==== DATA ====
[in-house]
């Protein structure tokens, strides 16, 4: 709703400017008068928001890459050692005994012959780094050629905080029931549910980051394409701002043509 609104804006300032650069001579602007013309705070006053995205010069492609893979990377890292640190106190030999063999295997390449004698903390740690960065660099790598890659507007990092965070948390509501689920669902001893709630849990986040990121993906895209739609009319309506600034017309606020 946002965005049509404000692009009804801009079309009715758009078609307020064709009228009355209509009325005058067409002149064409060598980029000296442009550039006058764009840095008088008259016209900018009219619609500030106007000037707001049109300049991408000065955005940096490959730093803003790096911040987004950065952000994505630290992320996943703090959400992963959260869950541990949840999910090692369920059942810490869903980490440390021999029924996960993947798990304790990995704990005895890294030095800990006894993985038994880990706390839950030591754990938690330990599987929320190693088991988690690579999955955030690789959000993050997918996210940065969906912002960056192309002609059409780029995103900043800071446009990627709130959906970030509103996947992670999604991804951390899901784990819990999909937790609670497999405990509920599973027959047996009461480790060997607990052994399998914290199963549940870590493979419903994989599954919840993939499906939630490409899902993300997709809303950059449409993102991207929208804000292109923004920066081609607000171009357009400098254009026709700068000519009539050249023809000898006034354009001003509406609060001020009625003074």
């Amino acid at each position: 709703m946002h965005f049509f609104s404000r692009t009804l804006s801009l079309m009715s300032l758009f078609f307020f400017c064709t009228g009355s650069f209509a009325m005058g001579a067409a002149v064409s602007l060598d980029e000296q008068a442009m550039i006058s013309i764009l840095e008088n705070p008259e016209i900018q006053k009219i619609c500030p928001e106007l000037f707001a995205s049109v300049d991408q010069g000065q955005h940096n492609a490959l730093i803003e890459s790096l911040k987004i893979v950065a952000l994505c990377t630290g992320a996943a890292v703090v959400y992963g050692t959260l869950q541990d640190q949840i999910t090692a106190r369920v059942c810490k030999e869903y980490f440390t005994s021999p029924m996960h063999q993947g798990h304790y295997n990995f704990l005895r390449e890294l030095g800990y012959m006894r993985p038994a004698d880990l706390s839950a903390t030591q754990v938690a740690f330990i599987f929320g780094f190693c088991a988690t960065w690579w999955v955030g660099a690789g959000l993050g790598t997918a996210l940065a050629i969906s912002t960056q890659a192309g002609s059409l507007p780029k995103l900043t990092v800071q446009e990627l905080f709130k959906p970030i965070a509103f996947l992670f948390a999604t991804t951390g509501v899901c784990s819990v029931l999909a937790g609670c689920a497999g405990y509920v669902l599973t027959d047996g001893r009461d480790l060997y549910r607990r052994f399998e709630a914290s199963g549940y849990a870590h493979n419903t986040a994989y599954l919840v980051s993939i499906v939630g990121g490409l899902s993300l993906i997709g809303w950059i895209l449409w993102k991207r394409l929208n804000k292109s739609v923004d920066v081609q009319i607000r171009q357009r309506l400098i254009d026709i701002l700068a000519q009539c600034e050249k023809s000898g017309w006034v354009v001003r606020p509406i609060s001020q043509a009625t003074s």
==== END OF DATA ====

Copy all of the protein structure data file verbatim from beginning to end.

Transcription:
[in-house]
């Protein structure tokens, strides 16, 4: 709703400017008068928001890459050692005994012959780094050629905080029931549910980051394409701002043509 609104804006300032650069001579602007013309705070006053995205010069492609893979990377890292640190106190030999063999295997390449004698903390740690960065660099790598890659507007990092965070948390509501689920669902001893709630849990986040990121993906895209739609009319309506600034017309606020 946002965005049509404000692009009804801009079309009715758009078609307020064709009228009355209509009325005058067409002149064409060598980029000296442009550039006058764009840095008088008259016209900018009219619609500030106007000037707001049109300049991408000065955005940096490959730093803003790096911040987004950065952000994505630290992320996943703090959400992963959260869950541990949840999910090692369920059942810490869903980490440390021999029924996960993947798990304790990995704990005895890294030095800990006894993985038994880990706390839950030591754990938690330990599987929320190693088991988690690579999955955030690789959000993050997918996210940065969906912002960056192309002609059409780029995103900043800071446009990627709130959906970030509103996947992670999604991804951390899901784990819990999909937790609670497999405990509920599973027959047996009461480790060997607990052994399998914290199963549940870590493979419903994989599954919840993939499906939630490409899902993300997709809303950059449409993102991207929208804000292109923004920066081609607000171009357009400098254009026709700068000519009539050249023809000898006034354009001003509406609060001020009625003074």
């Amino acid at each position: 709703m946002h965005f049509f609104s404000r692009t009804l804006s801009l079309m009715s300032l758009f078609f307020f400017c064709t009228g009355s650069f209509a009325m005058g001579a067409a002149v064409s602007l060598d980029e000296q008068a442009m550039i006058s013309i764009l840095e008088n705070p008259e016209i900018q006053k009219i619609c500030p928001e106007l000037f707001a995205s049109v300049d991408q010069g000065q955005h940096n492609a490959l730093i803003e890459s790096l911040k987004i893979v950065a952000l994505c990377t630290g992320a996943a890292v703090v959400y992963g050692t959260l869950q541990d640190q949840i999910t090692a106190r369920v059942c810490k030999e869903y980490f440390t005994s021999p029924m996960h063999q993947g798990h304790y295997n990995f704990l005895r390449e890294l030095g800990y012959m006894r993985p038994a004698d880990l706390s839950a903390t030591q754990v938690a740690f330990i599987f929320g780094f190693c088991a988690t960065w690579w999955v955030g660099a690789g959000l993050g790598t997918a996210l940065a050629i969906s912002t960056q890659a192309g002609s059409l507007p780029k995103l900043t990092v800071q446009e990627l905080f709130k959906p970030i965070a509103f996947l992670f948390a999604t991804t951390g509501v899901c784990s819990v029931l999909a937790g609670c689920a497999g405990y509920v669902l599973t027959d047996g001893r009461d480790l060997y549910r607990r052994f399998e709630a914290s199963g549940y849990a870590h493979n419903t986040a994989y599954l919840v980051s993939i499906v939630g990121g490409l899902s993300l993906i997709g809303w950059i895209l449409w993102k991207r394409l929208n804000k292109s739609v923004d920066v081609q009319i607000r171009q357009r309506l400098i254009d026709i701002l700068a000519q009539c600034e050249k023809s000898g017309w006034v354009v001003r606020p509406i609060s001020q043509a009625t003074s």